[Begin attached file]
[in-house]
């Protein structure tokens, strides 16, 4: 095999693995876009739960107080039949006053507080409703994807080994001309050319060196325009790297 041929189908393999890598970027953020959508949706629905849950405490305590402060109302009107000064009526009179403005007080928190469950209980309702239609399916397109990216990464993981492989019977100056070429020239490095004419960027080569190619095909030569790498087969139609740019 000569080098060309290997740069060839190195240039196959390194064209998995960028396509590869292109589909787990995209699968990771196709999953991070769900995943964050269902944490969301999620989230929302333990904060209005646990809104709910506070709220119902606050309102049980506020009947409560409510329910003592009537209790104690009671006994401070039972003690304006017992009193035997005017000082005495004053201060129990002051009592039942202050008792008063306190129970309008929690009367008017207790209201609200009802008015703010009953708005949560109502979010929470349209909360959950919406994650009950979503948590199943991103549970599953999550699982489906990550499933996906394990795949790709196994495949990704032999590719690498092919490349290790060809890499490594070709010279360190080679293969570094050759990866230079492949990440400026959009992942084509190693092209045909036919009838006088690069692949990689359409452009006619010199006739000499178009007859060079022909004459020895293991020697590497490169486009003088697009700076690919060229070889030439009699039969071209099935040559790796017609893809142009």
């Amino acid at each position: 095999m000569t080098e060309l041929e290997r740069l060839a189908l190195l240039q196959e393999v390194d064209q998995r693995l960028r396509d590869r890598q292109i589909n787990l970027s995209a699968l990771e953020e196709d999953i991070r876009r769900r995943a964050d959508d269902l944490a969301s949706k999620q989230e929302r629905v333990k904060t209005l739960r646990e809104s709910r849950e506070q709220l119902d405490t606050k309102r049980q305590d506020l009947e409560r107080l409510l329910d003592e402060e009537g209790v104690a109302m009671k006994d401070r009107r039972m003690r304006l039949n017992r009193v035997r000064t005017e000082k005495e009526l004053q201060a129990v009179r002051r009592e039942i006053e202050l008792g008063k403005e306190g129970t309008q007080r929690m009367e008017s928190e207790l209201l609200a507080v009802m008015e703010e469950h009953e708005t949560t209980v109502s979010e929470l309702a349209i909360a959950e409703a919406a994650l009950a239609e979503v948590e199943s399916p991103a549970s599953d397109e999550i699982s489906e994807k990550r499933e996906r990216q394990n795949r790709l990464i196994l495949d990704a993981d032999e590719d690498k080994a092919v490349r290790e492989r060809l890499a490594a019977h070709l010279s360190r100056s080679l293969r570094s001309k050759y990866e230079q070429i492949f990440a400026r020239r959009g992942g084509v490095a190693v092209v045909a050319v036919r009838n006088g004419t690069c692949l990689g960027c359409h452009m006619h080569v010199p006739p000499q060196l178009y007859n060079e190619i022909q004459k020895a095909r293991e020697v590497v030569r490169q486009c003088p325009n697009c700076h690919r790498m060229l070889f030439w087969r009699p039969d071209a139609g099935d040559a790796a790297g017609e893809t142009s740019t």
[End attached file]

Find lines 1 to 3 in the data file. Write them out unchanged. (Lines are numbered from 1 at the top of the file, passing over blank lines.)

[in-house]
């Protein structure tokens, strides 16, 4: 095999693995876009739960107080039949006053507080409703994807080994001309050319060196325009790297 041929189908393999890598970027953020959508949706629905849950405490305590402060109302009107000064009526009179403005007080928190469950209980309702239609399916397109990216990464993981492989019977100056070429020239490095004419960027080569190619095909030569790498087969139609740019 000569080098060309290997740069060839190195240039196959390194064209998995960028396509590869292109589909787990995209699968990771196709999953991070769900995943964050269902944490969301999620989230929302333990904060209005646990809104709910506070709220119902606050309102049980506020009947409560409510329910003592009537209790104690009671006994401070039972003690304006017992009193035997005017000082005495004053201060129990002051009592039942202050008792008063306190129970309008929690009367008017207790209201609200009802008015703010009953708005949560109502979010929470349209909360959950919406994650009950979503948590199943991103549970599953999550699982489906990550499933996906394990795949790709196994495949990704032999590719690498092919490349290790060809890499490594070709010279360190080679293969570094050759990866230079492949990440400026959009992942084509190693092209045909036919009838006088690069692949990689359409452009006619010199006739000499178009007859060079022909004459020895293991020697590497490169486009003088697009700076690919060229070889030439009699039969071209099935040559790796017609893809142009």
């Amino acid at each position: 095999m000569t080098e060309l041929e290997r740069l060839a189908l190195l240039q196959e393999v390194d064209q998995r693995l960028r396509d590869r890598q292109i589909n787990l970027s995209a699968l990771e953020e196709d999953i991070r876009r769900r995943a964050d959508d269902l944490a969301s949706k999620q989230e929302r629905v333990k904060t209005l739960r646990e809104s709910r849950e506070q709220l119902d405490t606050k309102r049980q305590d506020l009947e409560r107080l409510l329910d003592e402060e009537g209790v104690a109302m009671k006994d401070r009107r039972m003690r304006l039949n017992r009193v035997r000064t005017e000082k005495e009526l004053q201060a129990v009179r002051r009592e039942i006053e202050l008792g008063k403005e306190g129970t309008q007080r929690m009367e008017s928190e207790l209201l609200a507080v009802m008015e703010e469950h009953e708005t949560t209980v109502s979010e929470l309702a349209i909360a959950e409703a919406a994650l009950a239609e979503v948590e199943s399916p991103a549970s599953d397109e999550i699982s489906e994807k990550r499933e996906r990216q394990n795949r790709l990464i196994l495949d990704a993981d032999e590719d690498k080994a092919v490349r290790e492989r060809l890499a490594a019977h070709l010279s360190r100056s080679l293969r570094s001309k050759y990866e230079q070429i492949f990440a400026r020239r959009g992942g084509v490095a190693v092209v045909a050319v036919r009838n006088g004419t690069c692949l990689g960027c359409h452009m006619h080569v010199p006739p000499q060196l178009y007859n060079e190619i022909q004459k020895a095909r293991e020697v590497v030569r490169q486009c003088p325009n697009c700076h690919r790498m060229l070889f030439w087969r009699p039969d071209a139609g099935d040559a790796a790297g017609e893809t142009s740019t």